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Correspondence |

Stevens-Johnson Syndrome Without Skin Lesions (Fuchs Syndrome): A Literature Review of Adult Cases With Mycoplasma Cause

Kayi Li, MD, BHSc; Richard M. Haber, MD, FRCPC
Arch Dermatol. 2012;148(8):963-964. doi:10.1001/archdermatol.2012.681.
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The characteristics of Stevens-Johnson syndrome (SJS) include a generalized cutaneous eruption, fever, inflamed buccal mucosa, and severe purulent conjunctivitis.1 Stevens-Johnson syndrome without skin lesions and only mucosal involvement has been described as Fuchs syndrome in Germany and is believed to be a variant of erythema multiforme majus.2 This presentation is also known as atypical SJS and Mycoplasma pneumoniae –associated mucositis when caused by a Mycoplasma infection.2 Fuchs syndrome associated with Mycoplasma pneumoniae has usually been seen in children and adolescents. To our knowledge, only 7 cases in the adult population have been reported.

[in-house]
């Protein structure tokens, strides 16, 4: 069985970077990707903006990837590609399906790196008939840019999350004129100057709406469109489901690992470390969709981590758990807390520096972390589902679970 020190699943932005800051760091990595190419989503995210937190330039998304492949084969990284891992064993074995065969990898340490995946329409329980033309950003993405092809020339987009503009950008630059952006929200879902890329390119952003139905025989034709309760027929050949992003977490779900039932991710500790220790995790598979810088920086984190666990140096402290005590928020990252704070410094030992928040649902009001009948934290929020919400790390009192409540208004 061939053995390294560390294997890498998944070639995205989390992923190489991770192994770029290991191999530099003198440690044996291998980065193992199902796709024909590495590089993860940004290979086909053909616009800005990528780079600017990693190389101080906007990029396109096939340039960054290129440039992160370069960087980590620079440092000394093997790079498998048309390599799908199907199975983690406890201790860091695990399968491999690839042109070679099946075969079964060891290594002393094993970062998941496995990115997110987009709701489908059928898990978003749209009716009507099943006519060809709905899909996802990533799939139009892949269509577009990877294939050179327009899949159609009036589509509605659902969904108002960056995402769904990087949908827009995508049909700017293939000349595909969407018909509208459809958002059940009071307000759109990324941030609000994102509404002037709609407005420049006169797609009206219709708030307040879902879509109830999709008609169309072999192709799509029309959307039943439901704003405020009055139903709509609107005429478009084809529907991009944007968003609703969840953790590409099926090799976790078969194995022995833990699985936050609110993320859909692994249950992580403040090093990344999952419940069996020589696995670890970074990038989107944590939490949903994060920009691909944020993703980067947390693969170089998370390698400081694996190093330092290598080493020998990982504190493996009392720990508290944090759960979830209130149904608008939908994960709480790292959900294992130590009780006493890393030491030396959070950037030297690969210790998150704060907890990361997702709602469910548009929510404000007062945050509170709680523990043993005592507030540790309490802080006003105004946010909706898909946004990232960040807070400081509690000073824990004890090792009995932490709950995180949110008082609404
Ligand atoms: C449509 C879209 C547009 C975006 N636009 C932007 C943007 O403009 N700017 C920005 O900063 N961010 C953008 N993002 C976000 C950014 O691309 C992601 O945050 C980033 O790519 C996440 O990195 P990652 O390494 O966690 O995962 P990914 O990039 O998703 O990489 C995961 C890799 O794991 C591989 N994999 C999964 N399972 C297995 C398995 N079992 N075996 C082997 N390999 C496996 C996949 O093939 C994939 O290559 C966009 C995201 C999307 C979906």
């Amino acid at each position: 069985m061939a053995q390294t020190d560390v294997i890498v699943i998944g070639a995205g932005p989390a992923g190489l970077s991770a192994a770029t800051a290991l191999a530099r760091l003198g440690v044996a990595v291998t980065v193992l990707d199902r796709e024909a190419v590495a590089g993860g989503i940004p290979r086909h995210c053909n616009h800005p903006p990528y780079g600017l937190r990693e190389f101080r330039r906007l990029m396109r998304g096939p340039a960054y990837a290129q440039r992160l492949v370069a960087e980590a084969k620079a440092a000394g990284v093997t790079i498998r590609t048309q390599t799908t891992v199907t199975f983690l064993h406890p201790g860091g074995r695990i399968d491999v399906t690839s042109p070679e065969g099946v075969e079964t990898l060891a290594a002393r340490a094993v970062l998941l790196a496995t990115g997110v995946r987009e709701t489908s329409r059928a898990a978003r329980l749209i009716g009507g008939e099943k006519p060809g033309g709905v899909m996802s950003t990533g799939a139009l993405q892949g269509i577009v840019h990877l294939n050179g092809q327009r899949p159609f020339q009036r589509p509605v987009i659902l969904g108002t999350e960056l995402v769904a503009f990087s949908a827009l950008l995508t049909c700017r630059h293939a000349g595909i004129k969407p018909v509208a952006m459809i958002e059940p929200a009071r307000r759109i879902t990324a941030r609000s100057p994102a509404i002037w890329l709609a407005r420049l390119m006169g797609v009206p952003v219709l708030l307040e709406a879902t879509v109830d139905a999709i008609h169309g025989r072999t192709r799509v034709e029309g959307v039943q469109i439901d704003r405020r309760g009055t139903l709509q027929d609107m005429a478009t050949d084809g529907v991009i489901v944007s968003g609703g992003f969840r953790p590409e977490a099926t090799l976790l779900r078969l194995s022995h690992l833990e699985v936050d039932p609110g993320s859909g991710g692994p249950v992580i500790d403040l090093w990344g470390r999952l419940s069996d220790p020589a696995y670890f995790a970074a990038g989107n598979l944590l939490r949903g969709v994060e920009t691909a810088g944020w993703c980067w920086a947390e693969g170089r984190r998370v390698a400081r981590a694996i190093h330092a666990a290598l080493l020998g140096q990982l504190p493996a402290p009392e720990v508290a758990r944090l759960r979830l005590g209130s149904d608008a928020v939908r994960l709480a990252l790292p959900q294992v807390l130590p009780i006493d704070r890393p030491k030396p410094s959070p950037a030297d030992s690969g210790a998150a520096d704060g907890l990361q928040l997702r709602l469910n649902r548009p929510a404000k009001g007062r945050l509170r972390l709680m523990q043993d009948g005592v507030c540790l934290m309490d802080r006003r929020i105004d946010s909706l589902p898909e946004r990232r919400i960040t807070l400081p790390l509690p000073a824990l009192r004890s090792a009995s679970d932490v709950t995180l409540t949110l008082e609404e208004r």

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Figure. Crusting on the upper and lower lips in a patient with Fuchs syndrome.




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Erythema multiforme. Am Fam Physician 1992;46(4):1171-6.